“I knew there were incongruities,” he says. “It’s tough to get a string section to swing. Jazz musicians are not accustomed to reading the myriad of information you find in a symphonic score. I tried to address these challenges by bringing the strengths of both groups to the fore. I solved the problem by writing a concerto for the band, with the orchestra as a sustaining surrounding. The orchestra adds color. The band adds rhythm.”
The collaboration with the Lincoln Center jazz band appeals to Rossen Milanov, PSO’s music director and conductor, but he’s quick to say, with a laugh, “I leave jazz to the pros, which is a good idea for a conductor from Eastern Europe (Bulgaria). The way this piece is set structurally, the jazz ensemble pretty much functions on its own. Sometimes the orchestra doubles what the ensemble is playing, but most of the time we serve as a canvas behind them.”
To round off “The Migrations Series,” Milanov has chosen two American classics, the Suite from Aaron Copland’s “Appalachian Spring” (1944) and George Gershwin’s “Porgy and Bess”: A Symphonic Picture, which features most of the hit tunes from the 1935 opera. The Copland piece carries forward a migration theme, too; in this case, white pioneers in Pennsylvania.
“I have to say that the closest things I’ve done to jazz are pieces by Gershwin and Bernstein, who are the ‘American Voices’ known in concert halls around the world,” Milanov says. “Gershwin, Copland and Bernstein define the American style for Europeans, also music from the movie culture. I’ve loved this music from a very early age and don’t separate it from the classical tradition.” Milanov conducted the Bulgarian premiere of “Appalachian Spring” in 1990, and also introduced Samuel Barber’s “Violin Concerto” to Bulgarian audiences.
Bermel has just been appointed artistic director of the American Composers Orchestra in New York City; he has been serving as creative adviser with ACO since 2009. Founded in 1977, ACO is one of the nation’s leading incubators of new music, having presented more than 200 world premieres.
Whether standard repertory or new music is the issue, Bermel sees an urgent need for the strengthening of history education in the schools, in general.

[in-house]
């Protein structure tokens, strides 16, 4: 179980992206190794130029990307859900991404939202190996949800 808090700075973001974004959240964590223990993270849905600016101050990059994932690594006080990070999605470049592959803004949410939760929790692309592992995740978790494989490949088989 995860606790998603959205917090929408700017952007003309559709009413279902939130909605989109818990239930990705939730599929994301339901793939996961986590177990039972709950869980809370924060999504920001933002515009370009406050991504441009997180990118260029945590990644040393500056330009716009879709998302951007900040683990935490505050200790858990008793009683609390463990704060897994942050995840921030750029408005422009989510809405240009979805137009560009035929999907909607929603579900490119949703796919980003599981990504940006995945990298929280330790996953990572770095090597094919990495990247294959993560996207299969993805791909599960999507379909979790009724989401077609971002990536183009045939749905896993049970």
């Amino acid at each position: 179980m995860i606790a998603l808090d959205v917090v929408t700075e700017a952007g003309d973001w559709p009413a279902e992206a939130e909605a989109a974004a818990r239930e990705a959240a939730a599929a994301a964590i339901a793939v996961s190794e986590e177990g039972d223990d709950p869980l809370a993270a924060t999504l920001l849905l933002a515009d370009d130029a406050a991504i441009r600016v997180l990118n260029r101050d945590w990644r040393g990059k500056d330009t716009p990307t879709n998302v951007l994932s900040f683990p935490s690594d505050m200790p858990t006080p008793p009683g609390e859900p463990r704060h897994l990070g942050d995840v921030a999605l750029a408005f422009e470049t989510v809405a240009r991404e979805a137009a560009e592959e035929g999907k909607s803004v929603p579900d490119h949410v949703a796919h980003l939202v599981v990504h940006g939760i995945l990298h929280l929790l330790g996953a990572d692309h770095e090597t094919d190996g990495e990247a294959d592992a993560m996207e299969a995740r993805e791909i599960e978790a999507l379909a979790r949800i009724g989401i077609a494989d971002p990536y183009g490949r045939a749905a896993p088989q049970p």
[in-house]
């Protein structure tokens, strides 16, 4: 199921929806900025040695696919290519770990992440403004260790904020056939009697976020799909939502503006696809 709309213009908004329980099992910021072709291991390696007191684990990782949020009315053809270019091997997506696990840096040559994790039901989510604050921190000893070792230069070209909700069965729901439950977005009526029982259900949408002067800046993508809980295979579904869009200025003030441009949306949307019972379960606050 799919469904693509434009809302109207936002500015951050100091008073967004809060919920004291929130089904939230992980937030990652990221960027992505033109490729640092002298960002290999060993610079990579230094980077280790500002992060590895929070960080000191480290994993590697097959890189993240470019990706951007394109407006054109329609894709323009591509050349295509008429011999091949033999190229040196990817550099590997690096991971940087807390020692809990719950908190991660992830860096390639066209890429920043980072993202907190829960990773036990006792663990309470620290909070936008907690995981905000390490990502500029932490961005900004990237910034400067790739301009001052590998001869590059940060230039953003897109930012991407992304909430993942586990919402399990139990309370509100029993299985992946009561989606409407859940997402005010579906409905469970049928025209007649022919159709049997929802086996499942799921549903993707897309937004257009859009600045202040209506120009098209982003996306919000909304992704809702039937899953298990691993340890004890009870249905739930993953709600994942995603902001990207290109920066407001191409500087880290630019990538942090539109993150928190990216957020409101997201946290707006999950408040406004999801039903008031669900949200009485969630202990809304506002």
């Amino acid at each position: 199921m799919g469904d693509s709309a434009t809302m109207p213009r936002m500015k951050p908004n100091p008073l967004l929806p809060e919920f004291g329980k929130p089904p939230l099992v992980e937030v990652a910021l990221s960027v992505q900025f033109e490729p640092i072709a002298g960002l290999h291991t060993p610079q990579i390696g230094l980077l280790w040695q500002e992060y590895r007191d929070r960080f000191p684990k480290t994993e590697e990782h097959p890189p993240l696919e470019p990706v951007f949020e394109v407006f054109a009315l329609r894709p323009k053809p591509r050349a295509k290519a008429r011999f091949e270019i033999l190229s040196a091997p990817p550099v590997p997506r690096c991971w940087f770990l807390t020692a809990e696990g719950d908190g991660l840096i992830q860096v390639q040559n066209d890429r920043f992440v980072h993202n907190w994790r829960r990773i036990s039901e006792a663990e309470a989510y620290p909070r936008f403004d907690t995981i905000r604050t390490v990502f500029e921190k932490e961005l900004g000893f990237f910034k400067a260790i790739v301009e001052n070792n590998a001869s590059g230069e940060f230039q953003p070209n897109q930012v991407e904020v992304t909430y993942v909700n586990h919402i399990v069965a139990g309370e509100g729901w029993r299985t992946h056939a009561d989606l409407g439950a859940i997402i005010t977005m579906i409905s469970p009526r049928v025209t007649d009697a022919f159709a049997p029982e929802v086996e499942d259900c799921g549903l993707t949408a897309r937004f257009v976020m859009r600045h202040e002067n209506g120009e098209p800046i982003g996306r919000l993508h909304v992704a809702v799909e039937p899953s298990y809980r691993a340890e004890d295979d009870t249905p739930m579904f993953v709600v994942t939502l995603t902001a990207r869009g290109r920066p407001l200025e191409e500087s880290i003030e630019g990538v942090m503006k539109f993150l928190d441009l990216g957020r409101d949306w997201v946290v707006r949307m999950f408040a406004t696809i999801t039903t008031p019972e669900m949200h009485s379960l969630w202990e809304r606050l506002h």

“American students aren’t getting a good grounding in history, and the arts are part of that history. The better we teach our history, the better we can teach art,” he says. “One of the things that attracted me to Jacob Lawrence’s paintings is that I realized they were teaching me a history I wasn’t learning in school. Art is born out of history. My piece wasn’t written as an educational piece, but what’s wonderful is that the PSO can turn it into something by which young people can be introduced to their country’s history.”
If you’re going: Friday, Oct. 4: PSO Behind the Music—panel discussion with composer Derek Bermel; PSO Music Director Rossen Milanov; and conductor of the Juilliard Jazz Orchestra, James Burton III. Taking place at the Arts Council of Princeton at 4:30 p.m. Free and open to the public, but advanced reservations requested. Call 609-497-0020.
Saturday, Oct. 5: Third 3rd Annual Festival of Music and Art: “Freedom Expressed!” PSO Family Concert: A Salute to African Americans’ Jazz Heritage, 12:30 to 1:30 p.m., Richardson Auditorium, Princeton University. Derek Bermel’s “Migration Series,” concerto for jazz band and orchestra. $10 tickets, general admission. Call 609-497-0020 or order online, www.princetonsymphony.org.
Sunday, Oct. 6: PSO Classical Series, “American Voices,” 4 p.m., Richardson Auditorium, Princeton University. Features Derek Bermel’s “Migration Series” concerto for jazz band and orchestra, performed with the Juilliard Jazz Orchestra; plus Aaron Copland’s “Appalachian Spring” and George Gershwin’s “Porgy and Bess”: A Symphonic Picture, Rossen Milanov conducting. Tickets: $75, $60, $48, $30 and $25 (students under 17). Call 609-497-0020 or order online, www.princetonsymphony.org.